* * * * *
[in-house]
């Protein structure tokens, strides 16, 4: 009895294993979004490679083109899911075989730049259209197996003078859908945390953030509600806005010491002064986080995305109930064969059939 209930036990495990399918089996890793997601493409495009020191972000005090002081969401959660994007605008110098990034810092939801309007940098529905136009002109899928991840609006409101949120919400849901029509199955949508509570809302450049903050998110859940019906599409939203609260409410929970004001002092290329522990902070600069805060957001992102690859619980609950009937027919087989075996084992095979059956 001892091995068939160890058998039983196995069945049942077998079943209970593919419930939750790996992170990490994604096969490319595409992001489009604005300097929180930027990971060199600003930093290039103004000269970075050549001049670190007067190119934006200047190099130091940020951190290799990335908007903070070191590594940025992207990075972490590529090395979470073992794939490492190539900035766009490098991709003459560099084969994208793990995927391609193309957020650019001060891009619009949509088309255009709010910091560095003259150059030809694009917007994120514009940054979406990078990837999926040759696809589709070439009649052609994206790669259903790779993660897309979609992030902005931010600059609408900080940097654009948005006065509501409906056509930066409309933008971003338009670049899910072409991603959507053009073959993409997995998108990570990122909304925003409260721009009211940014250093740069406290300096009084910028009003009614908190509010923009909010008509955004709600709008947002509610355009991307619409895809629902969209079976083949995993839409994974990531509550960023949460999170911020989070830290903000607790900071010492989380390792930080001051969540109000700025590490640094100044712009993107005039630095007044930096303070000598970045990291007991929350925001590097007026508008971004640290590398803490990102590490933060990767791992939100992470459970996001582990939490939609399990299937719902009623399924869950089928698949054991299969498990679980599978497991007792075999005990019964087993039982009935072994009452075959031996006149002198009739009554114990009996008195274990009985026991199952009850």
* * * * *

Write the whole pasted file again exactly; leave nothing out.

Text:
[in-house]
């Protein structure tokens, strides 16, 4: 009895294993979004490679083109899911075989730049259209197996003078859908945390953030509600806005010491002064986080995305109930064969059939 209930036990495990399918089996890793997601493409495009020191972000005090002081969401959660994007605008110098990034810092939801309007940098529905136009002109899928991840609006409101949120919400849901029509199955949508509570809302450049903050998110859940019906599409939203609260409410929970004001002092290329522990902070600069805060957001992102690859619980609950009937027919087989075996084992095979059956 001892091995068939160890058998039983196995069945049942077998079943209970593919419930939750790996992170990490994604096969490319595409992001489009604005300097929180930027990971060199600003930093290039103004000269970075050549001049670190007067190119934006200047190099130091940020951190290799990335908007903070070191590594940025992207990075972490590529090395979470073992794939490492190539900035766009490098991709003459560099084969994208793990995927391609193309957020650019001060891009619009949509088309255009709010910091560095003259150059030809694009917007994120514009940054979406990078990837999926040759696809589709070439009649052609994206790669259903790779993660897309979609992030902005931010600059609408900080940097654009948005006065509501409906056509930066409309933008971003338009670049899910072409991603959507053009073959993409997995998108990570990122909304925003409260721009009211940014250093740069406290300096009084910028009003009614908190509010923009909010008509955004709600709008947002509610355009991307619409895809629902969209079976083949995993839409994974990531509550960023949460999170911020989070830290903000607790900071010492989380390792930080001051969540109000700025590490640094100044712009993107005039630095007044930096303070000598970045990291007991929350925001590097007026508008971004640290590398803490990102590490933060990767791992939100992470459970996001582990939490939609399990299937719902009623399924869950089928698949054991299969498990679980599978497991007792075999005990019964087993039982009935072994009452075959031996006149002198009739009554114990009996008195274990009985026991199952009850």